To pretend that she was merely misled by Bush and din't believe he would actually invade without "firm proof", is attempting to pull wool over our eyes. IIRC there was an amendment brought up during the vote that would have made the invasion dependent on another vote from congress following the inspectors report. Clinton voted against that one..

by vecky 2010-09-27 03:43PM | 0 recs
RE: I'm sorry Jerome, but I can no longer stay silent

Bill Clinton engaged in a series of air-strikes, not an invasion. Bush intended to invade Iraq with the declared purpose of removing Iraq's WMD capability, for that he needed Congressional support.

Hillary Clinton supported an invasion, i.e. war, to remove the threat of Hussein's WMDs.

What wool are you talking about? Are you trying to claim that Hillary Clinton secretly knew that Bush was misleading the country?

But we are far from your original question, the clarity of Hillary Clinton's foreign policy. She was clear that she would have invaded Iraq had she been convinced that it had secretly developed nuclear weapons in violation of U.N. agreements, in other words she stood by her vote. Obama's position was the same, but he attacked her for sharing his view.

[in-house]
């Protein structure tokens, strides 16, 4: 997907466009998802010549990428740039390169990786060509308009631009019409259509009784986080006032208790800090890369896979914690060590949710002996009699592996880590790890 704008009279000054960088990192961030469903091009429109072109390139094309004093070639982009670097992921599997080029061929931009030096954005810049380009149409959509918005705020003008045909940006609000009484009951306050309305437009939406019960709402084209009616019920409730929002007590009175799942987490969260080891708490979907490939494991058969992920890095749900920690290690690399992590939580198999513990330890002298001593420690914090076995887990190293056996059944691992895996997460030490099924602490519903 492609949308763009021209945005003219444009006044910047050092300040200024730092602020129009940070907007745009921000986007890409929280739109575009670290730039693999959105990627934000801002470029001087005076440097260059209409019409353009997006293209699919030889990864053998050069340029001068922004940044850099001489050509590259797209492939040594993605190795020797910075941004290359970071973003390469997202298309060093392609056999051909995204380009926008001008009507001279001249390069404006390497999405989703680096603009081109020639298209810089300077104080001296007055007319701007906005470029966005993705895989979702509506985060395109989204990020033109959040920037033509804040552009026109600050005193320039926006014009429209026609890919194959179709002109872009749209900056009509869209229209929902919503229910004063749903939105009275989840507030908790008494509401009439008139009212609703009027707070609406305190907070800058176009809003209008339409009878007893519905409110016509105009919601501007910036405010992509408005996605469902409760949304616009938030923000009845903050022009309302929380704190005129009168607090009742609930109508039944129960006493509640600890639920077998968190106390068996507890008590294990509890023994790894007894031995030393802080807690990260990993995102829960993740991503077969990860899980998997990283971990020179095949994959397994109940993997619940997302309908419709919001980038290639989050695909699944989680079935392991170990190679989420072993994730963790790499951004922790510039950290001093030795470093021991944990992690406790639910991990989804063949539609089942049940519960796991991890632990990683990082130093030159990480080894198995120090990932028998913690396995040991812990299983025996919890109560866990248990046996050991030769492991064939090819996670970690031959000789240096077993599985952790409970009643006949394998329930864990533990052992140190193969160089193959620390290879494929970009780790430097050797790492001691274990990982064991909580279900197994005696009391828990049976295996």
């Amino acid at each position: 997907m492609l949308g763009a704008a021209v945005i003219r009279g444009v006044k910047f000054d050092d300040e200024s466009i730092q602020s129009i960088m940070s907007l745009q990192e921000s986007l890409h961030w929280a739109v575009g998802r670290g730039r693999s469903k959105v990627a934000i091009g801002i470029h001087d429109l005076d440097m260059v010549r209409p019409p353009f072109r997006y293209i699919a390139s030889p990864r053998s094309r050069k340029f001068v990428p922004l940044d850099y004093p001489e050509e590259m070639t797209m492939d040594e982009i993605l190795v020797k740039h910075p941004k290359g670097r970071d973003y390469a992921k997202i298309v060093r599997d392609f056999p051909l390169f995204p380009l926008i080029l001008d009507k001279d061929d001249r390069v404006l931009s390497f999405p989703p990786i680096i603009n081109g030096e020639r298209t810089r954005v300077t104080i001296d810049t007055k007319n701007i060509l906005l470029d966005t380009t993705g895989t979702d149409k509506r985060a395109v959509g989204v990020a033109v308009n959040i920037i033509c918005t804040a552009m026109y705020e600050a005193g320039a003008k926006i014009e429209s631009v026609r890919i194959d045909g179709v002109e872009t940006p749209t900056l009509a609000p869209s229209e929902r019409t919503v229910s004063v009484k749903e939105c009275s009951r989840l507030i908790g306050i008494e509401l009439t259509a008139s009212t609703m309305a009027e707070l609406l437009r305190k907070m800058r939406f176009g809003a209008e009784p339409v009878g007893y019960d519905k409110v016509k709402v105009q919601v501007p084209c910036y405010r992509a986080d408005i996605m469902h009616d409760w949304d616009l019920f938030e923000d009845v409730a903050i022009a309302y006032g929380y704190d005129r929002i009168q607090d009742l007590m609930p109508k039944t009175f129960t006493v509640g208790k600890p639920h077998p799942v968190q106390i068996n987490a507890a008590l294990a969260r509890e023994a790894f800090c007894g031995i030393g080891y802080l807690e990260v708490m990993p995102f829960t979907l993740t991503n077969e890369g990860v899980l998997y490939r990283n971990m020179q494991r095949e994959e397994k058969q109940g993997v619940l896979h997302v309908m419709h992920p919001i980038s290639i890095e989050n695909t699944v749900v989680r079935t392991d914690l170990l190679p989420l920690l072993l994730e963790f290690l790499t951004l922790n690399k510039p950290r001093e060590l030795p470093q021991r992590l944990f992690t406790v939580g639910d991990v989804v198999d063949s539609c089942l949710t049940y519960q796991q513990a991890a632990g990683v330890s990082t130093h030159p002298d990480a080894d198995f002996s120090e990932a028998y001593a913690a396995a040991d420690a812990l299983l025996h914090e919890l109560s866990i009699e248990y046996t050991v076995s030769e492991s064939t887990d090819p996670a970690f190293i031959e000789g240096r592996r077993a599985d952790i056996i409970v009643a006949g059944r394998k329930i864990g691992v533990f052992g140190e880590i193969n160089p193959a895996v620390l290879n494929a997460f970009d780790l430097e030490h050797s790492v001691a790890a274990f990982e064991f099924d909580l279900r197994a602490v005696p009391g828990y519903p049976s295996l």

by tib 2010-09-27 04:28PM | 0 recs
RE: I'm sorry Jerome, but I can no longer stay silent

What's the difference? Congressional support is needed for military action - it's in the constitution. Regime change in Iraq was the stated US policy since the 90's.

Hillary ofcourse would later label her vote a mistake, after first insisting it wasn't. Bit hard to stand by something and call it a mistake and she wouldn't have done it again at the same time.


by vecky 2010-09-28 03:56AM | 0 recs
RE: I'm sorry Jerome, but I can no longer stay silent

btw, Hussein was not developing nukes during the Clinton admin either. That claim, like many others, turned out to be false.

by vecky 2010-09-28 03:51AM | 0 recs
RE: I'm sorry Jerome, but I can no longer stay silent

IAEA says it was true, they described the central question in 2003 as:

whether Iraq has revived or attempted to revive its defunct nuclear weapons programme over the last four years.

Hard to revive something that never existed.